A few days after seeing the Pandora myth hilariously skewered, we were back at Studio, this time to see the story of the Trojan Women hammered in. This is the second modern take on them we’ve seen at the Fringe Festival(the first was a couple of years back), and this time it was turned into a musical and literally expanded into modern times, as Cassandra, as narrator, started having visions of women losing men and/or their own lives across history, and inserting herself, Hecuba, Andromache(and Astyanax), Helen, & Polyxena into scenes from Ancient Rome and the Crusades to Columbine and 9/11(apparently writer Micheal John Boynton & composer Brian Allan Hobbs originally came up with the idea then), exploring the first two as they’ve been explored before, giving a voice to the often forgotten Polyxena(and noting her continual silence; one skit even literally made her mute), and making Helen more or less more evil with each passing appearance-until the penultimate skit, when she breaks and is revealed to be damaged and desperate herself, with the note that she probably shouldn’t be blamed for what the men have done.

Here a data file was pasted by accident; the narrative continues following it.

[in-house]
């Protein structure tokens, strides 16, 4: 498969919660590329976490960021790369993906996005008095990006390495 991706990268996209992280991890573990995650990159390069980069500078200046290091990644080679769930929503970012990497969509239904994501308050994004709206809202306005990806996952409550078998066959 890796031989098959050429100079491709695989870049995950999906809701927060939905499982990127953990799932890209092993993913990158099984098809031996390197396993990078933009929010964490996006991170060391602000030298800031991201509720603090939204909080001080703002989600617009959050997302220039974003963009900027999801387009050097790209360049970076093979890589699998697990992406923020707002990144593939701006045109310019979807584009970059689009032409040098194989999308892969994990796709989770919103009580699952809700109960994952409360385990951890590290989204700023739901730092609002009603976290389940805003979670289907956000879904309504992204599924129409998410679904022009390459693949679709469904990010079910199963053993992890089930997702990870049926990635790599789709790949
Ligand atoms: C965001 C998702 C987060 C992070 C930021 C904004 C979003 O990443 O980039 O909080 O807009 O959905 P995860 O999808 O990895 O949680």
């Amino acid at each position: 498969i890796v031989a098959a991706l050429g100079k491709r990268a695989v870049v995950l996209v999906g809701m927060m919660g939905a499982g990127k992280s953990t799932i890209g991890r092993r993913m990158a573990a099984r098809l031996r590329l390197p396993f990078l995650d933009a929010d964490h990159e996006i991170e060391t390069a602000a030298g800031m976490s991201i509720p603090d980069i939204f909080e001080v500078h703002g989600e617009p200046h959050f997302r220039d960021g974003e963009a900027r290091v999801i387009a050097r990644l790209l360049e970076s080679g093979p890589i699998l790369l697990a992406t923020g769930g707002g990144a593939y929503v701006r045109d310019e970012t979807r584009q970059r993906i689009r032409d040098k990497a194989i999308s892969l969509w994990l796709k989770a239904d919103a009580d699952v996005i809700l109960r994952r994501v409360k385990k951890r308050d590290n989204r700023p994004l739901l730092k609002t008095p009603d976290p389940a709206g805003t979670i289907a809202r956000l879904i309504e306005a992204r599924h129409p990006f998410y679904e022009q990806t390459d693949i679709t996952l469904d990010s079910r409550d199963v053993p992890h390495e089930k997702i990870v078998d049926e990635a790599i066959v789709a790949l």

Some of the skits were better than others. High points included whenever Ellis Greer as Helen had the stage(and her tribute to William Randolph Hearst benefited from good timing, what with Murdoch now in the news), Hecuba’s speech in a Victorian gentlemen’s club where she draws attention to the violence of a time and place generally thought not to have any, and Cassandra taking on an open mike in a setting that seems oddly unspecified by the program…until the time and place suddenly becomes shockingly clear. A few others, especially near the end, get too heavy-handed and over the top, and while all four of the women were impeccable actresses, they weren’t perfect singers, and when the music became more difficult or the band too loud, sometimes they rose to the occasion, but sometimes, especially early on, they did not. And unfortunately, the ending stopped working once Astyanax turned out to have miraculously survived 9/11(that’s not a spoiler; he’s listed in the cast and before then had only appeared as a bundle of cloth, so you knew he was coming), redeeming Helen in the process as a firewoman, and it becomes clear Boynton & Hobbs couldn’t bear to give it the final blow that would have probably made it a better piece, but instead tried for an uplifting ending that instead falls flat.
Still, the more effective scenes will haunt the mind afterwards. It’s worth checking out for those who like Greek myth, or just want to enjoy their Fringe experience in the air conditioning. But try to get tickets for Pandora first.